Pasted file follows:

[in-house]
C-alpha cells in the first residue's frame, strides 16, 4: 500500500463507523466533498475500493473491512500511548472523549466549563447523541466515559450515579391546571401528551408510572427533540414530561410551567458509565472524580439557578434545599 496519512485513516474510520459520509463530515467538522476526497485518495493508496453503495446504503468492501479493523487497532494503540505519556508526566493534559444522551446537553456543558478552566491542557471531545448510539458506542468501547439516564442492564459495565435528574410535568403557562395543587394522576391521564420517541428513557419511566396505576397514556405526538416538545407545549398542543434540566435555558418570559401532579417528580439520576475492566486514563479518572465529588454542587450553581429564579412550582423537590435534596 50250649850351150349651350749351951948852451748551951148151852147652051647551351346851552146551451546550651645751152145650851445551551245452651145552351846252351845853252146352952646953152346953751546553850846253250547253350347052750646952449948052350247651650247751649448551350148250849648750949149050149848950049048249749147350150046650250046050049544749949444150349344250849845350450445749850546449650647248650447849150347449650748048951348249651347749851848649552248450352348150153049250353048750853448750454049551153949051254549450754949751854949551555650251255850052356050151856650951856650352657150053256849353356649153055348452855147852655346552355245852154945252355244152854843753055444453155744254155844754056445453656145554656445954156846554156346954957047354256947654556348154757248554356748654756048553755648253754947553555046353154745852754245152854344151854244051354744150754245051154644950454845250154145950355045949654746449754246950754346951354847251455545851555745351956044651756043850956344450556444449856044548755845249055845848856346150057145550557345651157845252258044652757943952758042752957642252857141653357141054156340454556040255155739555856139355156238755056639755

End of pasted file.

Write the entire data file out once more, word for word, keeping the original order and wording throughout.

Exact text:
[in-house]
C-alpha cells in the first residue's frame, strides 16, 4: 500500500463507523466533498475500493473491512500511548472523549466549563447523541466515559450515579391546571401528551408510572427533540414530561410551567458509565472524580439557578434545599 496519512485513516474510520459520509463530515467538522476526497485518495493508496453503495446504503468492501479493523487497532494503540505519556508526566493534559444522551446537553456543558478552566491542557471531545448510539458506542468501547439516564442492564459495565435528574410535568403557562395543587394522576391521564420517541428513557419511566396505576397514556405526538416538545407545549398542543434540566435555558418570559401532579417528580439520576475492566486514563479518572465529588454542587450553581429564579412550582423537590435534596 50250649850351150349651350749351951948852451748551951148151852147652051647551351346851552146551451546550651645751152145650851445551551245452651145552351846252351845853252146352952646953152346953751546553850846253250547253350347052750646952449948052350247651650247751649448551350148250849648750949149050149848950049048249749147350150046650250046050049544749949444150349344250849845350450445749850546449650647248650447849150347449650748048951348249651347749851848649552248450352348150153049250353048750853448750454049551153949051254549450754949751854949551555650251255850052356050151856650951856650352657150053256849353356649153055348452855147852655346552355245852154945252355244152854843753055444453155744254155844754056445453656145554656445954156846554156346954957047354256947654556348154757248554356748654756048553755648253754947553555046353154745852754245152854344151854244051354744150754245051154644950454845250154145950355045949654746449754246950754346951354847251455545851555745351956044651756043850956344450556444449856044548755845249055845848856346150057145550557345651157845252258044652757943952758042752957642252857141653357141054156340454556040255155739555856139355156238755056639755